What’s good here?
Barbecue. The delectable smell wafts from the cottage style building and can be enjoyed even from the parking lot.
Owner Jimmy Phillips observed and traveled to learn the techniques of slow-roasted, melt-in-your mouth pulled pork. There are several unique sauces to choose from – besides the familiar vinegar or mustard-base varieties. Phillips prefers a cream-based sauce. His, called “Southern Bell-y”, is inspired by some of the Alabama sauces he tried; he describes them as “creamy, rich, fruity, and delicious.”
The “Rebel Red” is inspired from Kansas City and St. Louis recipes and includes tomatoes, molasses, brown sugar and vinegar. The “Asada Vinaigrette” is a mash-up of South American and Afro-Caribbean style sauce.
Many who eat at The Southern Belly BBQ say it is good without any sauce.
Patrons can order a traditional sandwich on a bakery fresh French roll, choose the sauce, and even order it topped with a variety of choices: applewood bacon, roasted red peppers, jalapeno peppers, banana peppers, grilled Vidalia onions, grilled red onions, grilled pineapple or pickles. Sandwiches are served with slaw and chips.
Unique barbecue combinations on the menu include the “Castro,” topped with pickles, banana peppers, melted Swiss cheese and the “Midas” sauce (mustard-base); and the “Avita,” topped with grilled pineapples, grilled Vidalia onions, roasted red peppers and served on a French roll with the Asada sauce.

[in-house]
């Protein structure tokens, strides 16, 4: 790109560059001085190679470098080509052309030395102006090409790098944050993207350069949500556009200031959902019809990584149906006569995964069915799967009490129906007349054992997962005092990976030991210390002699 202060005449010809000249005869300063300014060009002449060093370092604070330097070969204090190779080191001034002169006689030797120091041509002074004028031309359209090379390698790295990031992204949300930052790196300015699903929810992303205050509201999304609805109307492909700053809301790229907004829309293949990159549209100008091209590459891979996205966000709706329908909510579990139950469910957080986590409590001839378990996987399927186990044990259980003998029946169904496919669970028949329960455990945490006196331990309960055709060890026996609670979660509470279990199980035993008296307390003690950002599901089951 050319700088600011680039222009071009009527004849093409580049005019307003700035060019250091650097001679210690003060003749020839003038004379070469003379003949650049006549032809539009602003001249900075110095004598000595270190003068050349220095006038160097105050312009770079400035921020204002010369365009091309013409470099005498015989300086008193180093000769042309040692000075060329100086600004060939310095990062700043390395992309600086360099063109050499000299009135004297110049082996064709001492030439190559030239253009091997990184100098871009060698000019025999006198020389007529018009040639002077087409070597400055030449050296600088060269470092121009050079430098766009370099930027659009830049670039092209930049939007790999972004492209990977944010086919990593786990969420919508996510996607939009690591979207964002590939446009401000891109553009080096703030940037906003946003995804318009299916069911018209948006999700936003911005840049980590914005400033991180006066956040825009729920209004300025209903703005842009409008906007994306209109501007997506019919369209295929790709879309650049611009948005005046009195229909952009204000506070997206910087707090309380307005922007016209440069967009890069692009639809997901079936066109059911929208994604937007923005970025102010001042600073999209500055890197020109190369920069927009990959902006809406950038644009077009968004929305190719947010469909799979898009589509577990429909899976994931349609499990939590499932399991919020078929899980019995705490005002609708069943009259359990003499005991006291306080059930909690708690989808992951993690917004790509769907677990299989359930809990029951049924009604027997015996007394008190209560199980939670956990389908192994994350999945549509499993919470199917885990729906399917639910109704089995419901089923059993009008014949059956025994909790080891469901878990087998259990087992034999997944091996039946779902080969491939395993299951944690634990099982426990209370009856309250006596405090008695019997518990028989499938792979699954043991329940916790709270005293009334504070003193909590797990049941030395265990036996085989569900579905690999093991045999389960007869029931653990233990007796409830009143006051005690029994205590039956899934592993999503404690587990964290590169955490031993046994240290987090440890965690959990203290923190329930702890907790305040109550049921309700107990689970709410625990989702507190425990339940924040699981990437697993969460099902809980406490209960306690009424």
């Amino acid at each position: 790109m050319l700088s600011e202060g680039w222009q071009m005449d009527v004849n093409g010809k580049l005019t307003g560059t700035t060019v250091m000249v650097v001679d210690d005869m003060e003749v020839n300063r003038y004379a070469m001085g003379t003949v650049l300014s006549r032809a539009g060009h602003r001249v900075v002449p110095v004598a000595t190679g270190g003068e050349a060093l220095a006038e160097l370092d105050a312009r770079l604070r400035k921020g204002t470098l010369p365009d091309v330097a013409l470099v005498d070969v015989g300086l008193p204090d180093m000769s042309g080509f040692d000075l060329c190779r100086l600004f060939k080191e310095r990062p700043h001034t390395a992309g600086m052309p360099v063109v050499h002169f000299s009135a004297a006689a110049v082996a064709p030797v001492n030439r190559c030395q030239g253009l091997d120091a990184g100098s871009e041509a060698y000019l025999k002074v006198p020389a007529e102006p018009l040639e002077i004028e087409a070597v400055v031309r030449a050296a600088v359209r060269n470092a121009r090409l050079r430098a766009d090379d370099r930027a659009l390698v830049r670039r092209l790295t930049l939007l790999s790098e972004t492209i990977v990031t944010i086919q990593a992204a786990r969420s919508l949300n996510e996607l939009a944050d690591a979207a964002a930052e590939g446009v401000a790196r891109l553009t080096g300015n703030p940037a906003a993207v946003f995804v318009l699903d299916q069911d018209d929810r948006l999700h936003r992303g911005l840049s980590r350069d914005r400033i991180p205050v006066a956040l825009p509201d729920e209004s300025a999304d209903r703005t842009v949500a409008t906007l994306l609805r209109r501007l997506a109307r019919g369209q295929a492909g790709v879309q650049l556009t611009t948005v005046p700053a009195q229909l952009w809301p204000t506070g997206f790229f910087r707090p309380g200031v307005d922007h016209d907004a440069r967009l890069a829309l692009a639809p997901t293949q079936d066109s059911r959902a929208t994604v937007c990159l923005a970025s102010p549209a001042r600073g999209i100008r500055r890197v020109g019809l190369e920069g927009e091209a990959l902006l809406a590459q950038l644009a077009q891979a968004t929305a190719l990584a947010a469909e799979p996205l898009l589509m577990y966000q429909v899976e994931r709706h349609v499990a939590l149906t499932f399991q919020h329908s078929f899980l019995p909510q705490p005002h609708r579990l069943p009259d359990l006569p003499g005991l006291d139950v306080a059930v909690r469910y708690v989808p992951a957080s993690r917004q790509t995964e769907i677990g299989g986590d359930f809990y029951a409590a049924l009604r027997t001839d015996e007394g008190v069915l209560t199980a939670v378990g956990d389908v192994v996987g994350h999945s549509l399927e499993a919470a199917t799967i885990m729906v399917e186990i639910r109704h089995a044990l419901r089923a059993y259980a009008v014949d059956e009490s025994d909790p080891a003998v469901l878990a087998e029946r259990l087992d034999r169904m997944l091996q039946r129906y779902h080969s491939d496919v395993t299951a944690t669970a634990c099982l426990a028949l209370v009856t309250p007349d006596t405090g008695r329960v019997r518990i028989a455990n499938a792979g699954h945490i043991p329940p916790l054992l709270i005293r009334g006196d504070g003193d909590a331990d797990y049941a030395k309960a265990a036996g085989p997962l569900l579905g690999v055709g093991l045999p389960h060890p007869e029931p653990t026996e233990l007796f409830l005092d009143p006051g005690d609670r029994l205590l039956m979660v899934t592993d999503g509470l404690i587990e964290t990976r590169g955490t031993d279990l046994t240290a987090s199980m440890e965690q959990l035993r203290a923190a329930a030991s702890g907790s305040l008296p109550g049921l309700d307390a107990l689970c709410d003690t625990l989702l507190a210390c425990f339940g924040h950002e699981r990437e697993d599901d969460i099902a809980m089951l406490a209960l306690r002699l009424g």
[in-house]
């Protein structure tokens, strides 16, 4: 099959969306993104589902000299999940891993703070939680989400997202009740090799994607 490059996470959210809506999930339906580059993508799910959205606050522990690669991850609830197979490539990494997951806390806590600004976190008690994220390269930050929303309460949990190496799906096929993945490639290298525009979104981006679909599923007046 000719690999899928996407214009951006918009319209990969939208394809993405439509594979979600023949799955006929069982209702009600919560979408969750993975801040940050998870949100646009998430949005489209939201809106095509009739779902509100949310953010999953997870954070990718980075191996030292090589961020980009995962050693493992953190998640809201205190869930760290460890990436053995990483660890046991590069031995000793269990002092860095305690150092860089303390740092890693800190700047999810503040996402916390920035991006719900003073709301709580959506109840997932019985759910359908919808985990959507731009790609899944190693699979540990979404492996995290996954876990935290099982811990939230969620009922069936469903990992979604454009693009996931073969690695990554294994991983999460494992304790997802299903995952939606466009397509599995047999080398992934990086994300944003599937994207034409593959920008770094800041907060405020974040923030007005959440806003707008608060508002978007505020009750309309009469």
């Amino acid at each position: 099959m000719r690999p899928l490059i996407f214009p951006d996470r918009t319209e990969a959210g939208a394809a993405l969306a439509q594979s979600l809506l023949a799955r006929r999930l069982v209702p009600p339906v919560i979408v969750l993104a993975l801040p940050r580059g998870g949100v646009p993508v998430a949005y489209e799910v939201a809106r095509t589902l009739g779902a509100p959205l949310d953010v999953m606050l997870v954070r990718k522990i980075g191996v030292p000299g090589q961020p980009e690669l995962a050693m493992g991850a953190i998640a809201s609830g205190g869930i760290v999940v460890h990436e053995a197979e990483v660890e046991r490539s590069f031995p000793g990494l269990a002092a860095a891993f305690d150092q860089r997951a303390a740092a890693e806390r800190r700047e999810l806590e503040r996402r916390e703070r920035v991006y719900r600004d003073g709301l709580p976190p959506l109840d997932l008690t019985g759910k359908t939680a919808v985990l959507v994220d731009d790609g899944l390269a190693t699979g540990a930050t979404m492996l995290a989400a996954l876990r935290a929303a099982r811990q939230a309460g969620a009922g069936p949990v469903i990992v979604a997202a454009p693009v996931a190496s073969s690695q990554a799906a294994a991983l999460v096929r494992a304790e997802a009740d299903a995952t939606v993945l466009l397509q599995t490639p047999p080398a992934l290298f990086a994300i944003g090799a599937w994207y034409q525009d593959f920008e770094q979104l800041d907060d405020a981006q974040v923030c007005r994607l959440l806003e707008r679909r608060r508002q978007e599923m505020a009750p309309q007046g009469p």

Occasional specials include watermelon salad, cornbread and banana pudding. Phillips plans to add more health-conscious items to the menu, such as a variety of salads.
His goal was always to offer a gourmet shop concept – but with barbecue. Choose the base and then create your own individual barbecue sandwich. He plans to offer fried pickles and sweet potato fries in the future as a side option, instead of just chips.
Phillips is also working on purchasing from as many local suppliers as possible. On the menu is this statement: “We strive to use sustainably farmed local ingredients, humanely raised (meats) hormone-free, antibiotic-free, organic fruits, vegetables, fresh-baked breads, and all-natural, made-from-scratch sauces.”
What does the place look like?
Phillips decided the “shabby chic” label might describe the ambiance. The building is an old cottage style home with a porch that wraps from the front to one side. The building has a tin roof and is decorated entirely with antique, thrift store and found items such as an organ, oil paintings, books and signs. A tire swing and a wooden swing are in the front of the restaurant. Old picnic tables decorate the porches. Phillips said he wanted a place that was inviting and relaxing – as if visiting a casual home. The Southern Belly BBQ seats approximately 50 inside and another 50 outside.
How did The Southern Belly BBQ get its start?
Phillips’s food industry experience is primarily as a manager of bars and music venues where some food has been served. He was involved in organizing tailgating events where barbecue was served and he began offering some barbecue mainly as a bar food.
“People responded really well to the barbecue and the sauces, so I decided I could do a full restaurant,” he says. Last spring, Phillips opened in the building that is at the base of the railroad bridge on Rosewood Drive; it is in sight of Williams-Brice Stadium.
Who eats here?
Since his staff is mostly made up of USC students, many students know about Southern Belly BBQ and frequent the restaurant. It also attracts young professionals, as well as industrial employees working in the Bluff Road area. “Plus, we get foodies in here who want to try a different type of barbecue place.”